if this guy wants a farm with a view and has no interest in the buildings and is worried about arsenic, my guess is that he is a developer. expect the farm to be chopped into building lots.
 

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Arsenic is used in poultry feed and in pesticides and in gold mining and is naturally occurring. Over application of any of the manmade ones can lead to high levels of arsenic in soil. it takes a lot to be toxic to plants and the plants don't typically take up enough to poise problems to the things that eat the plants.
I'd let it go with a shrug.
 

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Voice of Reason
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I'd let it go with a shrug.
Actually, you are absolutely correct. You can very often let it go with a shrug.

Arsenic is only harmful in its trivalent state. Pentavalent arsenic is common, as is ground state arsenic metal . You could actually swallow a chunk of arsenic metal and it would simply pass through your body without harming you. Your body can't assimilate ground state arsenic.

During medieval times it was commonly believed that humans could build of an immunity to acute arsenic poisoning, which we know is not true today. Still, European noblemen would buy arsenic from mad-hatters to take small, but then ever increasing doses, in the hope that when their enemies (most often their own family members) tried to poison them with arsenic they would be immune. We know today that the mad-hatters were providing them with pentavalent arsenic, which the body can't assimilate.

This is a fun thread for me. I don't get many opportunities to talk about chemistry here at HT.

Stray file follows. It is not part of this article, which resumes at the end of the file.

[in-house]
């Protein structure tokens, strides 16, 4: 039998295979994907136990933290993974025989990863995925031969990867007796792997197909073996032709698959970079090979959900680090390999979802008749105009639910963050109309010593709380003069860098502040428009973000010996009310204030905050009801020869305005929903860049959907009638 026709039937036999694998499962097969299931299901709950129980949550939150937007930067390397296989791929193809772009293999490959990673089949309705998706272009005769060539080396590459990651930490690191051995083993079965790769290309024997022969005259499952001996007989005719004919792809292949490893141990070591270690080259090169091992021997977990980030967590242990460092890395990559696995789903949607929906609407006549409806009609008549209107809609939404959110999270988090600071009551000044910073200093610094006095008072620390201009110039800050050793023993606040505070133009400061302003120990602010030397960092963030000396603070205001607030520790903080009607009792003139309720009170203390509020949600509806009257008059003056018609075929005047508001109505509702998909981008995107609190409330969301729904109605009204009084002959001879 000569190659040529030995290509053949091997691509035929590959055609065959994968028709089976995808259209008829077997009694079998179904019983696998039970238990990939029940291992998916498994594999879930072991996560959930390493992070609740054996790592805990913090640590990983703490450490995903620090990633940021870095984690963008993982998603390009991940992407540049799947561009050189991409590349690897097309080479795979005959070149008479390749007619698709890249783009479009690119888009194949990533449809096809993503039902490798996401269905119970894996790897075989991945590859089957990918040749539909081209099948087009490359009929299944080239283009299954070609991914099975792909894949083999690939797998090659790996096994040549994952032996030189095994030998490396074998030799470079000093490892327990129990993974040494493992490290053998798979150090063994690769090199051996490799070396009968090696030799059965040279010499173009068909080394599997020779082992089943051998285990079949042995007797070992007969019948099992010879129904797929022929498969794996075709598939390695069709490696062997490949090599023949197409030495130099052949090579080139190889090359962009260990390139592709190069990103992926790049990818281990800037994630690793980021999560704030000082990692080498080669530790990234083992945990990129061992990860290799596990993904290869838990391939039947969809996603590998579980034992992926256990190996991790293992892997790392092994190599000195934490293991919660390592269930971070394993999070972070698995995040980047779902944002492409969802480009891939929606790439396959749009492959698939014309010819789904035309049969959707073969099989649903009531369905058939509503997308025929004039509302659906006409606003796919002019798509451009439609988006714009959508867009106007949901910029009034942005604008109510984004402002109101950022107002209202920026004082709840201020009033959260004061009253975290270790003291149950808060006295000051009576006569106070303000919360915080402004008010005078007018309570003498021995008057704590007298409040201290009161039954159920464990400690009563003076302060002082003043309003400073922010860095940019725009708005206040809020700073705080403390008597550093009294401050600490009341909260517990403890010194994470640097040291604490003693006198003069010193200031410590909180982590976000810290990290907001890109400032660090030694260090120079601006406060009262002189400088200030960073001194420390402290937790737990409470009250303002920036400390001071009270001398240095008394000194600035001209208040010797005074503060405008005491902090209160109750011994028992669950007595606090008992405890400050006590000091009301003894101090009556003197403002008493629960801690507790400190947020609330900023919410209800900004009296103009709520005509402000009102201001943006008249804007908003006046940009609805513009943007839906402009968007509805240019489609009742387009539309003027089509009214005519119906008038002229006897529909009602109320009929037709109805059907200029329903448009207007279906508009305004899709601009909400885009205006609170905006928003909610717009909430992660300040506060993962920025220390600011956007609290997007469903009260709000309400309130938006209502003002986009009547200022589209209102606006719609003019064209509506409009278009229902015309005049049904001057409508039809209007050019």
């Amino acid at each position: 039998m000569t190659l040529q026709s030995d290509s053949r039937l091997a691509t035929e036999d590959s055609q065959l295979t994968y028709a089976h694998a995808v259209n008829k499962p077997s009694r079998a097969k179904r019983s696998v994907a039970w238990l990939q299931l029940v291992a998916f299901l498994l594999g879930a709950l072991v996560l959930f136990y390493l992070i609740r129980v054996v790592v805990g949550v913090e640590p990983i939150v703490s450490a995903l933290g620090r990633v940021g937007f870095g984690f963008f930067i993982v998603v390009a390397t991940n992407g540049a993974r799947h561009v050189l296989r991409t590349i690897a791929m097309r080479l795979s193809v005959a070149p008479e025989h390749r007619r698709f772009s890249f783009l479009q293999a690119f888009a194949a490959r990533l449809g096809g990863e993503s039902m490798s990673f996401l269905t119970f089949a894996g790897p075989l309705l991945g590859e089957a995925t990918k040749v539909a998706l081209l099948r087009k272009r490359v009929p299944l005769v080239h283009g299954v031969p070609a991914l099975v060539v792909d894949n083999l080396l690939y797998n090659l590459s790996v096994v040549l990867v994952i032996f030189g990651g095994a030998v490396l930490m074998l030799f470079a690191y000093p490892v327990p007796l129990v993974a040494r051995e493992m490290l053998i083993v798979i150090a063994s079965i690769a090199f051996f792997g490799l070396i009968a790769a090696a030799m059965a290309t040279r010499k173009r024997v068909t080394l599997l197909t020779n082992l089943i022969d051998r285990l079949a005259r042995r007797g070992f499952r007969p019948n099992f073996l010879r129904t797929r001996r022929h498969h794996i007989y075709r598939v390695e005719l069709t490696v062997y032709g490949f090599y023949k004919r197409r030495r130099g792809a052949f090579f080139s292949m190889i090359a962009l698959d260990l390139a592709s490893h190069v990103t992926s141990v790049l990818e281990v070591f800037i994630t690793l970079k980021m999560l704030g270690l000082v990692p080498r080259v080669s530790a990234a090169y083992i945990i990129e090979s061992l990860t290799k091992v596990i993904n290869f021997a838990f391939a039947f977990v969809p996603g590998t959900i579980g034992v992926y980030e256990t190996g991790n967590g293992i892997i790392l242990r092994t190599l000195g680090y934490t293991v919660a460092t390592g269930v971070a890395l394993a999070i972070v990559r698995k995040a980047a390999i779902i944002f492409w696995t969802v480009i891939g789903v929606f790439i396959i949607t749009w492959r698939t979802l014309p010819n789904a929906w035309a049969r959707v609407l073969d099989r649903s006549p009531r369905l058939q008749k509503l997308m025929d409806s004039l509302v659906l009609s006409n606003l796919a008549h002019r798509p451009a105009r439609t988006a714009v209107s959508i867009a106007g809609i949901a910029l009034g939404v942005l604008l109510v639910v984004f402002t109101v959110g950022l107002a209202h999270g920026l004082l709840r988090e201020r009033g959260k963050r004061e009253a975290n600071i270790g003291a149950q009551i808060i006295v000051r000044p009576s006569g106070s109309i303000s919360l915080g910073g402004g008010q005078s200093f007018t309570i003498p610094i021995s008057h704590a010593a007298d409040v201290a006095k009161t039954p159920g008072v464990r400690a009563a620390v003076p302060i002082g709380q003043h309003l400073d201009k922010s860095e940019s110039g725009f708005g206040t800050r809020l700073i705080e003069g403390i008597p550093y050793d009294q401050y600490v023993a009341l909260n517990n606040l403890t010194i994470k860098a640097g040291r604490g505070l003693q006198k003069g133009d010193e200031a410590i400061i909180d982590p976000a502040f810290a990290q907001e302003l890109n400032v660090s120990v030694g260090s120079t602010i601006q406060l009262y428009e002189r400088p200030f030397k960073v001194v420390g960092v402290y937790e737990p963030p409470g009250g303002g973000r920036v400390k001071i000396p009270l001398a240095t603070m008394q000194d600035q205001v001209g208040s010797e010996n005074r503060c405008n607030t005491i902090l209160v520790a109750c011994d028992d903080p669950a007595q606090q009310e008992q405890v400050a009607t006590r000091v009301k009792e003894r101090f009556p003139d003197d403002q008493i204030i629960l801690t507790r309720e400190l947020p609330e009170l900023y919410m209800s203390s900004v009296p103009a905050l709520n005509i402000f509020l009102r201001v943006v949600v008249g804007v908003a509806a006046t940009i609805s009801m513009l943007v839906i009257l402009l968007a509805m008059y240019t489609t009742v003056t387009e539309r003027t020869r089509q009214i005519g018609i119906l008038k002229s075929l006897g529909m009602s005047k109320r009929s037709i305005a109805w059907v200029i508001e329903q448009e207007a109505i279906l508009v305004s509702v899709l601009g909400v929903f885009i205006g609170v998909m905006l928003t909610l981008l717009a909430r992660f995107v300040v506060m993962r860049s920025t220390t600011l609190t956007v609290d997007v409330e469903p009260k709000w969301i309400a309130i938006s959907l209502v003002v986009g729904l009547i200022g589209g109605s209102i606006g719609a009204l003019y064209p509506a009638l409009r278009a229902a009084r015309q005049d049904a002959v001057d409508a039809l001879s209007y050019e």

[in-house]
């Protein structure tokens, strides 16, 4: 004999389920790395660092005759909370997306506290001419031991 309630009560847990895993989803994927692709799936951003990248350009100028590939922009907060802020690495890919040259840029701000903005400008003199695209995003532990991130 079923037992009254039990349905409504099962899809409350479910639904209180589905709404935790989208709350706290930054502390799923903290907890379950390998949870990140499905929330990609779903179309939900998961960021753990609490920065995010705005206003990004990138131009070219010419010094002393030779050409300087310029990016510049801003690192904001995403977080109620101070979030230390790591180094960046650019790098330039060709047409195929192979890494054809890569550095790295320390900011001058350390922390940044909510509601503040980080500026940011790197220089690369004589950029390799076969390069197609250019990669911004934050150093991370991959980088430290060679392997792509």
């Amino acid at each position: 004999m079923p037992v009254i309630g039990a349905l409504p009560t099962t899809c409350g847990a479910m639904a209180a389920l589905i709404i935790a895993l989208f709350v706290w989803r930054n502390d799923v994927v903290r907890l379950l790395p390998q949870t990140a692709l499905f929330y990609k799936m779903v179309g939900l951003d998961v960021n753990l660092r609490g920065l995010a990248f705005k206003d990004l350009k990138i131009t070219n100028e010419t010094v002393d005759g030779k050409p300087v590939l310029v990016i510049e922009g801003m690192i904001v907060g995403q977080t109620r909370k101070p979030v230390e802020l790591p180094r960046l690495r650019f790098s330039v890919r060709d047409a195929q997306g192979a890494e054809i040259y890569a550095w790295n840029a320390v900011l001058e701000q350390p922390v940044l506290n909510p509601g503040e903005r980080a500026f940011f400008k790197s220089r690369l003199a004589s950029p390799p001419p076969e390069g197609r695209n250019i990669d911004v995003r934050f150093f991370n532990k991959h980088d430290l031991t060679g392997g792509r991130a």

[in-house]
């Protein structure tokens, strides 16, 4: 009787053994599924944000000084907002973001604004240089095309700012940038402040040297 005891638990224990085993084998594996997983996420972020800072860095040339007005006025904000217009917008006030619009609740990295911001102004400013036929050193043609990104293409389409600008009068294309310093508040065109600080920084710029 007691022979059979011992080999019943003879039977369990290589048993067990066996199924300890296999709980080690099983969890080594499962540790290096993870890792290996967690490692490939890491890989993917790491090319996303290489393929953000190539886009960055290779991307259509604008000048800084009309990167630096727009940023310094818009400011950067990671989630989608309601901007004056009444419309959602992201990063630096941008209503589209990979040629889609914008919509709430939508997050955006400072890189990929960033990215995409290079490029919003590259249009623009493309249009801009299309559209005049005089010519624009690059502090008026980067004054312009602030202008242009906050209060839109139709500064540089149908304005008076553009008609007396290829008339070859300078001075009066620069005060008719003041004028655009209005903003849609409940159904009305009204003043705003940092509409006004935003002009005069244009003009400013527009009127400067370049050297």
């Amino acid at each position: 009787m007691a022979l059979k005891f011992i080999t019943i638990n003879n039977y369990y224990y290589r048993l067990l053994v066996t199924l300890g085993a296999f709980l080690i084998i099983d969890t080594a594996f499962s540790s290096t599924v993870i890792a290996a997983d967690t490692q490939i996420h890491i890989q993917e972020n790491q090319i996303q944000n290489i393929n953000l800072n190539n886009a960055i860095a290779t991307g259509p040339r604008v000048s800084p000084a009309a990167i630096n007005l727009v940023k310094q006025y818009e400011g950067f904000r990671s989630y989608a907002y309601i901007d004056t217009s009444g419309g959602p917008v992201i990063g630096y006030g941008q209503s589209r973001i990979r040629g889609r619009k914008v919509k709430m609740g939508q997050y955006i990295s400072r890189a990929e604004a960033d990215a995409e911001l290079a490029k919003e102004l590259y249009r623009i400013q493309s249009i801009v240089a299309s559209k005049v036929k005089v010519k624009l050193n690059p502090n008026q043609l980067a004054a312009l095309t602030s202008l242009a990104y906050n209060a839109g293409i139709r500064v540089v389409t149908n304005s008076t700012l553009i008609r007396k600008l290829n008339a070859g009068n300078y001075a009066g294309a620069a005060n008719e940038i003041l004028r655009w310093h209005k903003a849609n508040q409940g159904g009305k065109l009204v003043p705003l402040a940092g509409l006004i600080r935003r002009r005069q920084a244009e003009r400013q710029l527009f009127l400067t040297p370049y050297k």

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Master Of My Domain
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how about airbourne arsenic inhaled during a long period of soil disruption during development?
 

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Voice of Reason
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how about airbourne arsenic inhaled during a long period of soil disruption during development?
Yes, trivalent arsenic oxide would be absorbed through the lungs. However, acute arsenic poisoning isn't going to happen with those small amounts. Still, arsenic is considered a heavy metal, so once absorbed in the liver & kidneys it will remain there for life.
 

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During the Dust Bowl (1930s), locust (or grasshoppers) plagued much of the country. These insects devoured millions of acres of crops. The government supplied farmers with arsenic-laced bait as a means to end the plaque. There are thousands of caches of old arsenic-laced grasshopper bait all over the country.
 

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I remember helping my parents clean out the barn here on the homestead as a kid (in the 70s or early 80s) and we found several boxes of arsenic pesticide. Mom said they used to dust their tomatoes and other stuff with it back in the 30s and 40s.

You never knew what kinds of deadly stuff you would find cleaning old bars and outbuildings. A friend once found several cases of dynamite in an outbuilding. All of the nitroglycerin had leaked out and formed crystals all over the sticks and caps and formed into one big stick mass. No one who knew about explosives would touch the stuff and he ended up calling out the state bomb squad to take it away.
 

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My hair lady (lady who does my hair, not a lady made of hair) says she and her husband were poisoned by arsenic when land behind their home was developed. She lost tons of weight, hair fell out, no one believed them, etc. They've been doing chelation therapy for years to get it out of their system. Anyway, apparently it was horrible. They tried to sue the developer but were unsuccessful.
 

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Discussion Starter · #20 ·
Thanks Nevada.Very interesting.Always liked chemistry but liked Microbiology,and biology better.
I am not really concerned if a developer buys it as that is the best use for this land.It has become too expensive to live here and we are the only large piece of land left this close to town.I am surrounded by McMansions and whining city folks who moved to the country but don't like the flies or smell.Want to move to a quieter spot and with what we make on this place it will be paid for.
Although with the economy so bad we didn't expect to show it once but it has been shown several times.